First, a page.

Katie SchmittImproving Mental Health Care Access for Kids
By Rebecca Anderson-Brown, Kate Bast, Lisa Bauer, Shelby Deering, Elle Duncombe-Mills, Jenie Gao, Emily Leas, Marni McEntee, Candice Wagener & Rachel Werner | Photographed by Hillary Schave
Dr. Katie Schmitt admits that she had no plans to work with children when she entered the field of psychiatry, but two years into her residency that all changed. She quickly discovered a passion for helping kids during one of the most intense moments of their lives and hopefully changing their path just slightly.
When she was appointed as the medical director of Child and Adolescent Psychiatry for UnityPoint Health–Meriter in 2010, there were limited resources and access for patients of this inpatient psychiatric program dedicated to kids. Often families were sent to Milwaukee or farther for care because of the high demand for services in Dane County.
Through coordination with other departments, support from Meriter for more staff and beds, and an outreach program to schools, pediatricians and community programs regarding available options, Schmitt has increased the number of children and teens served at Meriter from 560 in 2010 to an expected 850 for 2016.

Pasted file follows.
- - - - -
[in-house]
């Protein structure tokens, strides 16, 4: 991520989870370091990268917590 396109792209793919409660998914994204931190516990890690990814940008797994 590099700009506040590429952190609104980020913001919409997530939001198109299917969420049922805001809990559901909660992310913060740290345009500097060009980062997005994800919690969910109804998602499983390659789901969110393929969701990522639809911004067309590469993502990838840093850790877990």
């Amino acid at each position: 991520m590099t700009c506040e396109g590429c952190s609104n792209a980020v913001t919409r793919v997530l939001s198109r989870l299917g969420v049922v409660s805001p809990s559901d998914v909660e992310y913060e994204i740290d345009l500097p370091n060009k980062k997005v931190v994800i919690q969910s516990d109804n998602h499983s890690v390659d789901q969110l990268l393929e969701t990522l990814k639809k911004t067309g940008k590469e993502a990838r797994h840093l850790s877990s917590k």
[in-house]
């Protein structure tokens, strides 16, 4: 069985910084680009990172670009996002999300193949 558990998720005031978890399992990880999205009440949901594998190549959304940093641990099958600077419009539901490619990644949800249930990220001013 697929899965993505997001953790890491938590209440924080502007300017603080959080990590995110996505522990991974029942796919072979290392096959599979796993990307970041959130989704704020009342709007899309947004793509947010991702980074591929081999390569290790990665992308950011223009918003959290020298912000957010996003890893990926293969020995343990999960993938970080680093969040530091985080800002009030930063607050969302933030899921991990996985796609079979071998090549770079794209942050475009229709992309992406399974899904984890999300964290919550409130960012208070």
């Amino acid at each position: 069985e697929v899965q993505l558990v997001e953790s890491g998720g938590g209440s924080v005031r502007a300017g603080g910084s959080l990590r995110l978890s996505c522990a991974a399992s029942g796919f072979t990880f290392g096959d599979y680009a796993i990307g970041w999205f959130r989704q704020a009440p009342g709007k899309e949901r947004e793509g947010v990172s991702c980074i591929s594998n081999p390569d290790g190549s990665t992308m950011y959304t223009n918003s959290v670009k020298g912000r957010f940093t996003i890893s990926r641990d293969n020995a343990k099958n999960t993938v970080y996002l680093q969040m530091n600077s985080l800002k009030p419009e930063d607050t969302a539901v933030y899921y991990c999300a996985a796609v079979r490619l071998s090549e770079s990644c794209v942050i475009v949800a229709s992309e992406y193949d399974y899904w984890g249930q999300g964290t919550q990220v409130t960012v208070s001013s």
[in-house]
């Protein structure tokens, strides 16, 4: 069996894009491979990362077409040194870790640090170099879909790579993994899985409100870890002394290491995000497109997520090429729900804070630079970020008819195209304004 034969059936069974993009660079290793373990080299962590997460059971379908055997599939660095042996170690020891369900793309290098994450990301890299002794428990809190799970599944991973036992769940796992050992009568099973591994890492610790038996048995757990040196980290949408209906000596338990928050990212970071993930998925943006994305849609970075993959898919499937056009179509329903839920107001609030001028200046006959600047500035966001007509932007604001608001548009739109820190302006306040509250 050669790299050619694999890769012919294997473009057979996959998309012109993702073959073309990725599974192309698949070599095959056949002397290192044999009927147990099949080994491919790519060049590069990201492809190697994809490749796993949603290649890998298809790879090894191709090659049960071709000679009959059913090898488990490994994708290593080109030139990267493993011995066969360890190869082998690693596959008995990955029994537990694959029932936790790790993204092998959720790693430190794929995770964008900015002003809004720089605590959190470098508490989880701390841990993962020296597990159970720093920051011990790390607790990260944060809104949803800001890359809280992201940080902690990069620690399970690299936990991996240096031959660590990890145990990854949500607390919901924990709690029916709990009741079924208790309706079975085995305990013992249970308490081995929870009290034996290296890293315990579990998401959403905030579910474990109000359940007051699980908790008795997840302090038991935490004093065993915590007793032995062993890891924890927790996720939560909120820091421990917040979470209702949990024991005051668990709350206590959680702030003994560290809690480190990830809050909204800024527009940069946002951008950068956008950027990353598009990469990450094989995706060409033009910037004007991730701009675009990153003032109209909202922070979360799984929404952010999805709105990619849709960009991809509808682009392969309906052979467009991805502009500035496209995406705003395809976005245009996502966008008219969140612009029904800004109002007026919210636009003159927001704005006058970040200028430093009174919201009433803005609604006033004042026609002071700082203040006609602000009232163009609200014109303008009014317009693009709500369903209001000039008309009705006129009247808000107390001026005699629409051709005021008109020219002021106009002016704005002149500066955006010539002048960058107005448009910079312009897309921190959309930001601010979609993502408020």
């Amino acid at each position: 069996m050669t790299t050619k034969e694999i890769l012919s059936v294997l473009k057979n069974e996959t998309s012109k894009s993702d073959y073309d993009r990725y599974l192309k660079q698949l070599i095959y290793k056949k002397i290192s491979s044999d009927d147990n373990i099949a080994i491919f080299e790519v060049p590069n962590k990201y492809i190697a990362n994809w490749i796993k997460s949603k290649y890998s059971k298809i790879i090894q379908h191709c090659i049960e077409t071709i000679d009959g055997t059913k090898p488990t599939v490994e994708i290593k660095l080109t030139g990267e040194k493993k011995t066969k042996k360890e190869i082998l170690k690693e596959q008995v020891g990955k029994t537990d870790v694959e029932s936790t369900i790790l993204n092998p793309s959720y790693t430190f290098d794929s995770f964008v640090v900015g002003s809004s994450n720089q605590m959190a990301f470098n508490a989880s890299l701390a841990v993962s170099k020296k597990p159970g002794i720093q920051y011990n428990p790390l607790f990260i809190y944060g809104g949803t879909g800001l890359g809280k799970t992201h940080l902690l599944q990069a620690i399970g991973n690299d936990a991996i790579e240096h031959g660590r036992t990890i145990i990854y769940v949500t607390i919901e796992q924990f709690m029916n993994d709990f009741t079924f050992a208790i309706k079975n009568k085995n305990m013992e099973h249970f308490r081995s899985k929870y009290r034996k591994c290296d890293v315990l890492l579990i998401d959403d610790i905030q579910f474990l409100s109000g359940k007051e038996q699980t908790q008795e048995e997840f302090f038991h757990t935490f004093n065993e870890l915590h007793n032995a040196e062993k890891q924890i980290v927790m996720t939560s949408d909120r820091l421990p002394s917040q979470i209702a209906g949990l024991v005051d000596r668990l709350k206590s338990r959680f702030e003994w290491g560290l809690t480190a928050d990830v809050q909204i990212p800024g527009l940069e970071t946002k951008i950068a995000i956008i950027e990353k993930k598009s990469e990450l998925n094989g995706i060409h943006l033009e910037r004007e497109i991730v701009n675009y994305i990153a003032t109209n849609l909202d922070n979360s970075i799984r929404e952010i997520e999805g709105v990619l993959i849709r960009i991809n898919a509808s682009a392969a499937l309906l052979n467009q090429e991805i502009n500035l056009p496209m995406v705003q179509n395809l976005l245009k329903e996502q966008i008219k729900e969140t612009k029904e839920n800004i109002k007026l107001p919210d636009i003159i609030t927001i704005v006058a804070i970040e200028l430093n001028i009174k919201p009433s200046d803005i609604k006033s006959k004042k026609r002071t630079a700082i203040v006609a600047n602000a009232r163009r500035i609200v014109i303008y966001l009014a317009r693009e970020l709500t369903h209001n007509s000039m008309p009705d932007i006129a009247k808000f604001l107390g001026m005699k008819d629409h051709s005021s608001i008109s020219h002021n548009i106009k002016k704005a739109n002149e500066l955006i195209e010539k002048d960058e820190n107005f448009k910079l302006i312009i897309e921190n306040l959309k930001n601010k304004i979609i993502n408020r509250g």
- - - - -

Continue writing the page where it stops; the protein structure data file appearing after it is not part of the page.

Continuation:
Schmitt was recently appointed as associate medical director of Behavioral Health for Meriter, a role that will allow her to address the entire age spectrum for inpatient psychiatric care, including participation with New Start, Meriter’s addiction service.
Looking ahead, Schmitt knows her work is not done. The Child and Adolescent Psychiatry program still runs a wait list nine months of the year, and the most important thing she can do is get the community to react.
“I’m really passionate about telling our story through the UnityPoint Health–Meriter Foundation because it’s a story people can relate to,” she says. “So many of us are touched by mental illness.”
Schmitt feels that if the public, including other health care providers and administrators, recognizes the need and benefits of patient services, people will donate, speak up—and demand the right care for area children and teens. She’s ready to take on the challenge. –Emily Leas